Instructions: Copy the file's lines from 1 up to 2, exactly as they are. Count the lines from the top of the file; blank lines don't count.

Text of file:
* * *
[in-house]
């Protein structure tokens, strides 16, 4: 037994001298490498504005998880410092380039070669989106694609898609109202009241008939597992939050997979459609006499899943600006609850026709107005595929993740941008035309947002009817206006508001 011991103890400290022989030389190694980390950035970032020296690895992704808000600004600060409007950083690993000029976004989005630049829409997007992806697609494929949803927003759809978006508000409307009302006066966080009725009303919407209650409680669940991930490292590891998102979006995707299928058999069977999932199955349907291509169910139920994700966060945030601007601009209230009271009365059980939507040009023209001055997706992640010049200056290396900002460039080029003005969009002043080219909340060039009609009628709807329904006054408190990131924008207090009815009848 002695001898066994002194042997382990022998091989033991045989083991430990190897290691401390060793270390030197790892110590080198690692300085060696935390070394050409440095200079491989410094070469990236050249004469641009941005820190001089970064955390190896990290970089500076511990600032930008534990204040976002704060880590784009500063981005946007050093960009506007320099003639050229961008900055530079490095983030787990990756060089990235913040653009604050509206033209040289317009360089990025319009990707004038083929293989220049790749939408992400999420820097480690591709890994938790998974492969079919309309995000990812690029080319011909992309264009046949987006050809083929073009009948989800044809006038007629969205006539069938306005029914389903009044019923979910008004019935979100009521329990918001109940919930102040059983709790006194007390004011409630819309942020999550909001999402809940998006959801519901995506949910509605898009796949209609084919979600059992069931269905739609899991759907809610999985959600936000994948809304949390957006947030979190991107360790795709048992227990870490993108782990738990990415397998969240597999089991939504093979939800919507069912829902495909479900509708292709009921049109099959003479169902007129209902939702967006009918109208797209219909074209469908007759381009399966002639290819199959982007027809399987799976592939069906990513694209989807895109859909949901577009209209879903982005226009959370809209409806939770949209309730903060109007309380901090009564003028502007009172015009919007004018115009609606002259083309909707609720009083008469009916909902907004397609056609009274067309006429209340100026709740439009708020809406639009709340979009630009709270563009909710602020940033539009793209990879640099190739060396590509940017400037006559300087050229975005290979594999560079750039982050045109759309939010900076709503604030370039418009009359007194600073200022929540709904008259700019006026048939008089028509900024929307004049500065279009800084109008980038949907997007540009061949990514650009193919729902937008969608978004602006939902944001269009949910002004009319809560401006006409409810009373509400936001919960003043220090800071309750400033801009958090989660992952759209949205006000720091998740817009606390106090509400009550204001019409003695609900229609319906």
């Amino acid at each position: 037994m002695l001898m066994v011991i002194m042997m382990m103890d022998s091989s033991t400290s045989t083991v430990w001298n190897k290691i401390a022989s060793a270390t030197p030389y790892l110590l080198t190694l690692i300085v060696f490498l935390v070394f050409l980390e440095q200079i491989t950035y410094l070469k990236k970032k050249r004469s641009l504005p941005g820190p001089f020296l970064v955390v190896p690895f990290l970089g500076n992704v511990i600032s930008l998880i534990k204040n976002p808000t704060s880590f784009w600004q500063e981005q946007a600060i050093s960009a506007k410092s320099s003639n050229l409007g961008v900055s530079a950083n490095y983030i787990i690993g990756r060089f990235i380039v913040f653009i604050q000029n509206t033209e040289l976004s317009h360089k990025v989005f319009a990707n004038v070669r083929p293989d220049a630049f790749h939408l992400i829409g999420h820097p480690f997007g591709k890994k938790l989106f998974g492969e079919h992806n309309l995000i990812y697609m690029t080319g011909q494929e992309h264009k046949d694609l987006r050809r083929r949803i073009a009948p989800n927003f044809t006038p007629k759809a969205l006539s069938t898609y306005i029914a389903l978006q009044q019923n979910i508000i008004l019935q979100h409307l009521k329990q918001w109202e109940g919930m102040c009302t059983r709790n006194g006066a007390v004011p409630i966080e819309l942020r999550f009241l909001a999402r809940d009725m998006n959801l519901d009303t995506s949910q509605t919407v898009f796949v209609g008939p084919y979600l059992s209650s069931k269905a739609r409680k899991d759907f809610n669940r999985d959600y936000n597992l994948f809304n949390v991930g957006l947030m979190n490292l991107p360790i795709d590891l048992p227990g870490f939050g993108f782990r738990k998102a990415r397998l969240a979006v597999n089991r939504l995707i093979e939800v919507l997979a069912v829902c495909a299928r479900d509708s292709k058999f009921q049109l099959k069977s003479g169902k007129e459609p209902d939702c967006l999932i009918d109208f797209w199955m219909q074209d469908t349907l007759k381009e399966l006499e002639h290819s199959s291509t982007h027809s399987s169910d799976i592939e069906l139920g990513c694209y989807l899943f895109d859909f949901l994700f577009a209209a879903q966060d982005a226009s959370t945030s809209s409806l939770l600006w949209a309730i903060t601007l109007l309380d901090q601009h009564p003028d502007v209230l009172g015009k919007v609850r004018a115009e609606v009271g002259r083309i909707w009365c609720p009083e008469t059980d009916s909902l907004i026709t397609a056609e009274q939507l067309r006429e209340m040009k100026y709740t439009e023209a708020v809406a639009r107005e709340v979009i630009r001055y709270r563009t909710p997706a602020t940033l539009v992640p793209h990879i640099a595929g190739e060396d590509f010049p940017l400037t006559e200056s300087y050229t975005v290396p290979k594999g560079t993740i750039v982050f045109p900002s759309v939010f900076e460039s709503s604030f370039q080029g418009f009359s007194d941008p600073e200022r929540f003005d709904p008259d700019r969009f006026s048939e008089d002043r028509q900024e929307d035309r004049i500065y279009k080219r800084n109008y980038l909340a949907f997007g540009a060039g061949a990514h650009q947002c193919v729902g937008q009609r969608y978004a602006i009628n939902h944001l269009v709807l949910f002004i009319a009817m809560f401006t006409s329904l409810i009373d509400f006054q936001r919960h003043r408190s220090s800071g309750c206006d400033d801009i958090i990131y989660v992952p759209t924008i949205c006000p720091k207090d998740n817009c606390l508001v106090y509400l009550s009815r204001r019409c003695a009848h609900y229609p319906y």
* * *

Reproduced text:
[in-house]
């Protein structure tokens, strides 16, 4: 037994001298490498504005998880410092380039070669989106694609898609109202009241008939597992939050997979459609006499899943600006609850026709107005595929993740941008035309947002009817206006508001 011991103890400290022989030389190694980390950035970032020296690895992704808000600004600060409007950083690993000029976004989005630049829409997007992806697609494929949803927003759809978006508000409307009302006066966080009725009303919407209650409680669940991930490292590891998102979006995707299928058999069977999932199955349907291509169910139920994700966060945030601007601009209230009271009365059980939507040009023209001055997706992640010049200056290396900002460039080029003005969009002043080219909340060039009609009628709807329904006054408190990131924008207090009815009848 002695001898066994002194042997382990022998091989033991045989083991430990190897290691401390060793270390030197790892110590080198690692300085060696935390070394050409440095200079491989410094070469990236050249004469641009941005820190001089970064955390190896990290970089500076511990600032930008534990204040976002704060880590784009500063981005946007050093960009506007320099003639050229961008900055530079490095983030787990990756060089990235913040653009604050509206033209040289317009360089990025319009990707004038083929293989220049790749939408992400999420820097480690591709890994938790998974492969079919309309995000990812690029080319011909992309264009046949987006050809083929073009009948989800044809006038007629969205006539069938306005029914389903009044019923979910008004019935979100009521329990918001109940919930102040059983709790006194007390004011409630819309942020999550909001999402809940998006959801519901995506949910509605898009796949209609084919979600059992069931269905739609899991759907809610999985959600936000994948809304949390957006947030979190991107360790795709048992227990870490993108782990738990990415397998969240597999089991939504093979939800919507069912829902495909479900509708292709009921049109099959003479169902007129209902939702967006009918109208797209219909074209469908007759381009399966002639290819199959982007027809399987799976592939069906990513694209989807895109859909949901577009209209879903982005226009959370809209409806939770949209309730903060109007309380901090009564003028502007009172015009919007004018115009609606002259083309909707609720009083008469009916909902907004397609056609009274067309006429209340100026709740439009708020809406639009709340979009630009709270563009909710602020940033539009793209990879640099190739060396590509940017400037006559300087050229975005290979594999560079750039982050045109759309939010900076709503604030370039418009009359007194600073200022929540709904008259700019006026048939008089028509900024929307004049500065279009800084109008980038949907997007540009061949990514650009193919729902937008969608978004602006939902944001269009949910002004009319809560401006006409409810009373509400936001919960003043220090800071309750400033801009958090989660992952759209949205006000720091998740817009606390106090509400009550204001019409003695609900229609319906």